This ration is typically designed to meet the needs of the highest-producing, early lactation cows, which can be wasteful when fed to mid- and late-lactation animals, due to energy and protein supplied well beyond requirements. Even large herds feeding multiple rations should assess whether an additional ration would better fit a feeding group’s needs and therefore improve efficiency.

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7.Evaluate continued use of feed additives. Use only scientifically tested and proven feed additives. Work with your nutrition adviser to verify how any given product may have a role in your herd. Keep in mind that many additives are included to help support health and reproduction. Although their removal may not have an immediate impact on milk and component yield, it can affect production in the future.

It is likely low milk prices will rebound, giving way to higher milk prices. Don’t sacrifice future performance, which will hurt overall profitability just months ahead. Some important things dairy producers don’t want to do during periods of low milk prices include:

8.Cut back on transition feeding programs. Specialized rations for cows immediately before and after calving may seem expensive, but the payback on an effective transition cow feeding and management program is high.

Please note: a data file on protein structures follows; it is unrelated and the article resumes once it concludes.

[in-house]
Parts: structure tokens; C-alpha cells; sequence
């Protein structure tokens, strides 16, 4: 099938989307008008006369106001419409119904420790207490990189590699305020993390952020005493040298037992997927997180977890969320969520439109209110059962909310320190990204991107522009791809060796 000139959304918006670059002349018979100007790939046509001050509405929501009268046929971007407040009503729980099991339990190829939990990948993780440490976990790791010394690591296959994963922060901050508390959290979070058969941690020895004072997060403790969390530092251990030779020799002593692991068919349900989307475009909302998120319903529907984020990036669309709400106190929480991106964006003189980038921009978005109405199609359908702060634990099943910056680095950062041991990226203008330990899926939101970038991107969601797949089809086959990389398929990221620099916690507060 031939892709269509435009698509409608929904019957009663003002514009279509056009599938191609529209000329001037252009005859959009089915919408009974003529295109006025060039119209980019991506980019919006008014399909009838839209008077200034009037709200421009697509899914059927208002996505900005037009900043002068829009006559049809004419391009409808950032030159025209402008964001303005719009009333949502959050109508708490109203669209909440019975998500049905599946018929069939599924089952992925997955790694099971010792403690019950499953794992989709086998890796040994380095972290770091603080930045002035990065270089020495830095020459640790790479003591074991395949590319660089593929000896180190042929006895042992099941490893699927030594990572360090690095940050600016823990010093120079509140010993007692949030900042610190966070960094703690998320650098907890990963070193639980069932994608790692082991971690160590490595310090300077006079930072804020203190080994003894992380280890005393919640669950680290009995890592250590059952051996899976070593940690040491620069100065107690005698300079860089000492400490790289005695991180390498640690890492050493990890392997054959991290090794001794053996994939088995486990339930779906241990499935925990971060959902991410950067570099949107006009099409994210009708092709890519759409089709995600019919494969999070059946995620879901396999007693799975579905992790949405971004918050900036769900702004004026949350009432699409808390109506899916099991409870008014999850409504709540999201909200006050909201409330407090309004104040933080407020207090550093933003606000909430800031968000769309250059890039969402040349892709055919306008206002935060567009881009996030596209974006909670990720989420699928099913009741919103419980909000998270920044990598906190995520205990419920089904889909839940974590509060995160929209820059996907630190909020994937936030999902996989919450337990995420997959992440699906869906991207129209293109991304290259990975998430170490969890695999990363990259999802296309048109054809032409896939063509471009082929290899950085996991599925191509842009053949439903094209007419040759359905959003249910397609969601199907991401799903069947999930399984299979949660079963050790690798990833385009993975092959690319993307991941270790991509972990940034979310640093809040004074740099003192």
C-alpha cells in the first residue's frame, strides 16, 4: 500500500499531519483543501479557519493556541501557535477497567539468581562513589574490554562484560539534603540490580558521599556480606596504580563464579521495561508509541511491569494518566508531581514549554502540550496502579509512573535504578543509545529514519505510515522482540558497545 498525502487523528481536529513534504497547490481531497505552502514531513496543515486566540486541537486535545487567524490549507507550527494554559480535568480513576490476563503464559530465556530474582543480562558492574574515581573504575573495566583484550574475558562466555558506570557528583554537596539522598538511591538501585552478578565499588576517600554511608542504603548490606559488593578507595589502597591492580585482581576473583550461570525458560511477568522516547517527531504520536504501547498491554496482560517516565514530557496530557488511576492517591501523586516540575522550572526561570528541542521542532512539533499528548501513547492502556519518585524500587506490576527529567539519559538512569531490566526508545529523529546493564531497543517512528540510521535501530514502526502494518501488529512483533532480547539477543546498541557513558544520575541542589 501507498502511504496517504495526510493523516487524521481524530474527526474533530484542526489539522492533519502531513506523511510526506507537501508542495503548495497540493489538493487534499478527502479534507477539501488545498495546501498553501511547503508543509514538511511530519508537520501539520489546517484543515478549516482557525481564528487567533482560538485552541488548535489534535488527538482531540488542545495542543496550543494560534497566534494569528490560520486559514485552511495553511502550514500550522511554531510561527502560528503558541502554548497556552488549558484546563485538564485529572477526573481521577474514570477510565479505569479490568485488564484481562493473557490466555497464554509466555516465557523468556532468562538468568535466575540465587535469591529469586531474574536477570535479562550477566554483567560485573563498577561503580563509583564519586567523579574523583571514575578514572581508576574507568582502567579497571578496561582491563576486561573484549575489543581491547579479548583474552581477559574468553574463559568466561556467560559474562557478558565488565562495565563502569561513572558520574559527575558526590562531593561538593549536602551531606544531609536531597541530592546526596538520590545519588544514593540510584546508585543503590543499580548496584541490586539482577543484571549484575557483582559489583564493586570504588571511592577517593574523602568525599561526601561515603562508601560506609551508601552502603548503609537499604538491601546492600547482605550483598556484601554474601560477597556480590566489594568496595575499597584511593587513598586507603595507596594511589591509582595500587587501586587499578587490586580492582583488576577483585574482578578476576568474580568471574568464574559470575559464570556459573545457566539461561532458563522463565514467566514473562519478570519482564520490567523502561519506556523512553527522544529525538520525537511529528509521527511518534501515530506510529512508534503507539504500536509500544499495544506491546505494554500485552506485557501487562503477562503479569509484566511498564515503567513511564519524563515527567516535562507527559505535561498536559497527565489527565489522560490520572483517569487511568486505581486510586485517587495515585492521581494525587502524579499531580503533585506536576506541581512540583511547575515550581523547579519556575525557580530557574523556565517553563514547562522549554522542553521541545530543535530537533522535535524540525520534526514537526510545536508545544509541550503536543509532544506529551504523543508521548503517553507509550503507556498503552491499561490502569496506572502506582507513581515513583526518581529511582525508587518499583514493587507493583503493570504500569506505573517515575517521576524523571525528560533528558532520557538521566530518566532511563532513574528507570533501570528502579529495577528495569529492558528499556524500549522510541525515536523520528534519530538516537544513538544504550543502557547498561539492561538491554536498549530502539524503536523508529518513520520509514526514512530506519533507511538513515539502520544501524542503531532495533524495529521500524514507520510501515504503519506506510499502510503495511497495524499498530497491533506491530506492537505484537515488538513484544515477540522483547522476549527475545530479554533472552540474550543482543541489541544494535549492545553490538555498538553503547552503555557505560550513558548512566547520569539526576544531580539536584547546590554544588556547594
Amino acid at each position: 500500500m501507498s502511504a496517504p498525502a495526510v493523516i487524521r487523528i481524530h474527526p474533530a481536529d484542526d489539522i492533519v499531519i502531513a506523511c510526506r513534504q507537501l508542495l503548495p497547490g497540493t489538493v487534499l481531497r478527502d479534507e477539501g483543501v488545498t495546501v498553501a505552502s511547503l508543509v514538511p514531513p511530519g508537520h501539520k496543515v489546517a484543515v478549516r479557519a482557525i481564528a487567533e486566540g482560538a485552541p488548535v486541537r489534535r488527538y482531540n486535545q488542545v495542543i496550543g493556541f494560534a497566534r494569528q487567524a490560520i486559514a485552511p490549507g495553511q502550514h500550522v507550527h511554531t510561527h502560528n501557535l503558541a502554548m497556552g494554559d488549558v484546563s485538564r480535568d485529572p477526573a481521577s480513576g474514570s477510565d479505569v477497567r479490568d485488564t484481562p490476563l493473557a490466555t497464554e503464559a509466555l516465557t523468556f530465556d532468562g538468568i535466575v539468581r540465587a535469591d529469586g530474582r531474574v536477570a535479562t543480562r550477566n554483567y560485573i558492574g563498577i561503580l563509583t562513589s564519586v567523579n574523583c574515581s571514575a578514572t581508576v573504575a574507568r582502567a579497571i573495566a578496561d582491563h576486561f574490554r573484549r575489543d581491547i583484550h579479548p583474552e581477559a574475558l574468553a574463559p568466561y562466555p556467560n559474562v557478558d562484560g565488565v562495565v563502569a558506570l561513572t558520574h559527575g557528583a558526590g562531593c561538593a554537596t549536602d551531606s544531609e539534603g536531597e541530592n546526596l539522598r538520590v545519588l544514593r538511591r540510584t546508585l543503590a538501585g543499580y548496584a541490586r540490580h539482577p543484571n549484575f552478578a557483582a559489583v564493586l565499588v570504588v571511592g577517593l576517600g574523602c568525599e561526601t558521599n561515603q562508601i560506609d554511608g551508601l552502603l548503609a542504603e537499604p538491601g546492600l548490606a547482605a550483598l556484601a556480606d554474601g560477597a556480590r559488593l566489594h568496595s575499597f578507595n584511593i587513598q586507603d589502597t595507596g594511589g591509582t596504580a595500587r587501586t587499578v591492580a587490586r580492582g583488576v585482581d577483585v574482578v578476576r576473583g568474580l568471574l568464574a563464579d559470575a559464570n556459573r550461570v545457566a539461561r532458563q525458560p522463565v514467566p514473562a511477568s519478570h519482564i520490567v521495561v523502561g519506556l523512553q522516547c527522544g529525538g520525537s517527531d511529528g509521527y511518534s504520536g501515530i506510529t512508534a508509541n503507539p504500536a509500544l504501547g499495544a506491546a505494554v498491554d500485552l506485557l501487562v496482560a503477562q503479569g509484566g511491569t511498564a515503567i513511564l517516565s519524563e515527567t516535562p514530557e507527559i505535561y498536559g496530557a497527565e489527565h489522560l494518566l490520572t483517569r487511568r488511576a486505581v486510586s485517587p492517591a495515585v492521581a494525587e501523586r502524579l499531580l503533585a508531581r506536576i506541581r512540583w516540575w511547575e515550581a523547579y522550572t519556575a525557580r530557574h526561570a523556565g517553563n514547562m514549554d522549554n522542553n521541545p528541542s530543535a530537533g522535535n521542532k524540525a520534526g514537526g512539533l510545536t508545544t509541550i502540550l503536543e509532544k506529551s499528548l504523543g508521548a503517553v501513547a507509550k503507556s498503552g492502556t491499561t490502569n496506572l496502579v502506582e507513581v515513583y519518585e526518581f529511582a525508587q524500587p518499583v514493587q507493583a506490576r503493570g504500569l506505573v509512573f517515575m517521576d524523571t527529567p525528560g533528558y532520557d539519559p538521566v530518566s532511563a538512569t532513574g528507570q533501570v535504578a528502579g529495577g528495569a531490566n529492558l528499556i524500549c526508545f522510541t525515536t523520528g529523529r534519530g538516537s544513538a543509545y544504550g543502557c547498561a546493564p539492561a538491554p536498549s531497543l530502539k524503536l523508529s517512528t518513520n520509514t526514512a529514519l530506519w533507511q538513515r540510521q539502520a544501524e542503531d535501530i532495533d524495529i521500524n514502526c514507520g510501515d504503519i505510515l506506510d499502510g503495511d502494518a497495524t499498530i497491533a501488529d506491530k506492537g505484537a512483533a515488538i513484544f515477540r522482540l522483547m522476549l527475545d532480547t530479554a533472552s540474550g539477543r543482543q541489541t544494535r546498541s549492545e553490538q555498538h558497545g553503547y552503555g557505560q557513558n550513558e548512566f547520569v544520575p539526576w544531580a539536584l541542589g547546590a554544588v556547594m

These special diets, fed for a short time to a limited number of animals, can result in significantly lower disease incidence, improved fertility and higher peak milk yield (with each pound of peak milk leading to 200 to 250 pounds of milk produced over the entire lactation).

9.Skimp on replacement animal rations. It’s tempting to cut back on heifer feeding programs, since these animals do not contribute directly to milk income. Although it’s smart to reduce excesses in replacement feeding programs, it is unwise to make changes that will slow heifer growth, which can delay their entry into the milking herd and may reduce first-lactation milk yield.

This includes young calves since it has been shown that each pound of average daily gain prior to weaning results in 850 pounds more milk during the first lactation.

10.Sacrifice reproductive performance. No matter what the price of milk, it remains critically important to have cows begin cycling early, be bred successfully and complete pregnancy with delivery of a healthy calf. Each additional day open adds significant cost to the dairy operation.

Cows need a sound transition feeding and management program to avoid metabolic and infectious diseases after calving that can lower fertility. They need adequate energy and appropriate balance of proteins to maintain body condition so they cycle properly and produce a strong, viable egg and embryo.

Animals need to be provided with feed that is free of, or protected from, pathogens and toxins which can lead to early loss of pregnancy or abortion. Saving money by cutting back in any of these areas affecting reproduction will have negative impacts far into the future.

These nutrition and feeding management do’s and don’ts help improve profitability no matter where milk is priced, but become even more important when milk prices are low and there is less room for inefficiency.

Work with your nutrition adviser to develop a sound, cost-effective feeding program, using current ingredient costs and analyses, to not just survive this difficult period of low milk prices but also to be prepared to thrive when milk prices recover. PD

David Kirk, Ph.D., PAS, is a dairy technology manager with Phibro Animal Health Corporation with 25 years of experience as a dairy nutritionist in the feed industry.

david kirk

David Kirk
Dairy Technology Manager
Phibro AnimalHealth Corp.